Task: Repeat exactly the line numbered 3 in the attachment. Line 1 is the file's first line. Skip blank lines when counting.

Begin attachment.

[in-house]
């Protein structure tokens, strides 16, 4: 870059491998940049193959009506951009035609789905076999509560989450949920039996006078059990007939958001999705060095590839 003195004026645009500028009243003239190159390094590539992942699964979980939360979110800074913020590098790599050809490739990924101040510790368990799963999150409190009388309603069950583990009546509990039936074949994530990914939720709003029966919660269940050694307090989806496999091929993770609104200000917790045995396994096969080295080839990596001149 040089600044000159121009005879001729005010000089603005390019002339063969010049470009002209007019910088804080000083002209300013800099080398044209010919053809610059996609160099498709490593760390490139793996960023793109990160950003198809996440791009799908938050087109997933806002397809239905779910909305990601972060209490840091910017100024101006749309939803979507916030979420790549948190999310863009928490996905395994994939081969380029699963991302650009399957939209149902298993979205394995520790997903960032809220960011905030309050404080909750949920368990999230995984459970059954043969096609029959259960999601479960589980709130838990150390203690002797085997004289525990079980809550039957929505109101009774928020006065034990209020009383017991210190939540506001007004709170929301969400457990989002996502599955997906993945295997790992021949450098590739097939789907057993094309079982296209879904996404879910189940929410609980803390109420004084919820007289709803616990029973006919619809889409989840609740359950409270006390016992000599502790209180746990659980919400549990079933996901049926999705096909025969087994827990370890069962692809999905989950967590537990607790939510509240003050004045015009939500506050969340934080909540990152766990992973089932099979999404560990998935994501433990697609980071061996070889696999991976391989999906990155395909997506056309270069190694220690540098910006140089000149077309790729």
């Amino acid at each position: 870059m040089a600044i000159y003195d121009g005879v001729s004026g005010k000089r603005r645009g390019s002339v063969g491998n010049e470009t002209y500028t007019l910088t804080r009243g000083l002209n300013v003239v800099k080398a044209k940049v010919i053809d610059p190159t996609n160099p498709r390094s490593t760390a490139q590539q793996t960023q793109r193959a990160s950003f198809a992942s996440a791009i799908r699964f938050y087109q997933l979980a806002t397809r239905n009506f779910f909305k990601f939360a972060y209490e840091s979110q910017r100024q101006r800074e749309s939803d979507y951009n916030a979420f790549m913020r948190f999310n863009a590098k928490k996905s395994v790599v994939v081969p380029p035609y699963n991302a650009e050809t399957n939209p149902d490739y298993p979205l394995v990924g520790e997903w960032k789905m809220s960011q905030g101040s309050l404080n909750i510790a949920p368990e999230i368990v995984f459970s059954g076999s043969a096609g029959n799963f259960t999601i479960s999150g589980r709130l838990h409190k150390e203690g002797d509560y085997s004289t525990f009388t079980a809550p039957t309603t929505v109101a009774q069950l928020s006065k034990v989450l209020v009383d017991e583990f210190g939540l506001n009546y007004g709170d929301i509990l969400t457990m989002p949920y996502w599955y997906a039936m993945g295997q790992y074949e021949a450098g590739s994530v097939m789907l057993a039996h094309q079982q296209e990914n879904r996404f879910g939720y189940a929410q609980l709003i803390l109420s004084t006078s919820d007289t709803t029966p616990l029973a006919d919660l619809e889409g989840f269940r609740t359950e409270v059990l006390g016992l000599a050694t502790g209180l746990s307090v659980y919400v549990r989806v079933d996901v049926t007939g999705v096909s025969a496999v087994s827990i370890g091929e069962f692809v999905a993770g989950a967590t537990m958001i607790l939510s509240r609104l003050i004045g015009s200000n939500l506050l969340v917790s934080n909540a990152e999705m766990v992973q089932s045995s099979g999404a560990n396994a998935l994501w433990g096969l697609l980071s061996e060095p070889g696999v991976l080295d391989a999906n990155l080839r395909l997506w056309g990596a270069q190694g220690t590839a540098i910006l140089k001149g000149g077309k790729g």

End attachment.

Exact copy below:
């Amino acid at each position: 870059m040089a600044i000159y003195d121009g005879v001729s004026g005010k000089r603005r645009g390019s002339v063969g491998n010049e470009t002209y500028t007019l910088t804080r009243g000083l002209n300013v003239v800099k080398a044209k940049v010919i053809d610059p190159t996609n160099p498709r390094s490593t760390a490139q590539q793996t960023q793109r193959a990160s950003f198809a992942s996440a791009i799908r699964f938050y087109q997933l979980a806002t397809r239905n009506f779910f909305k990601f939360a972060y209490e840091s979110q910017r100024q101006r800074e749309s939803d979507y951009n916030a979420f790549m913020r948190f999310n863009a590098k928490k996905s395994v790599v994939v081969p380029p035609y699963n991302a650009e050809t399957n939209p149902d490739y298993p979205l394995v990924g520790e997903w960032k789905m809220s960011q905030g101040s309050l404080n909750i510790a949920p368990e999230i368990v995984f459970s059954g076999s043969a096609g029959n799963f259960t999601i479960s999150g589980r709130l838990h409190k150390e203690g002797d509560y085997s004289t525990f009388t079980a809550p039957t309603t929505v109101a009774q069950l928020s006065k034990v989450l209020v009383d017991e583990f210190g939540l506001n009546y007004g709170d929301i509990l969400t457990m989002p949920y996502w599955y997906a039936m993945g295997q790992y074949e021949a450098g590739s994530v097939m789907l057993a039996h094309q079982q296209e990914n879904r996404f879910g939720y189940a929410q609980l709003i803390l109420s004084t006078s919820d007289t709803t029966p616990l029973a006919d919660l619809e889409g989840f269940r609740t359950e409270v059990l006390g016992l000599a050694t502790g209180l746990s307090v659980y919400v549990r989806v079933d996901v049926t007939g999705v096909s025969a496999v087994s827990i370890g091929e069962f692809v999905a993770g989950a967590t537990m958001i607790l939510s509240r609104l003050i004045g015009s200000n939500l506050l969340v917790s934080n909540a990152e999705m766990v992973q089932s045995s099979g999404a560990n396994a998935l994501w433990g096969l697609l980071s061996e060095p070889g696999v991976l080295d391989a999906n990155l080839r395909l997506w056309g990596a270069q190694g220690t590839a540098i910006l140089k001149g000149g077309k790729g």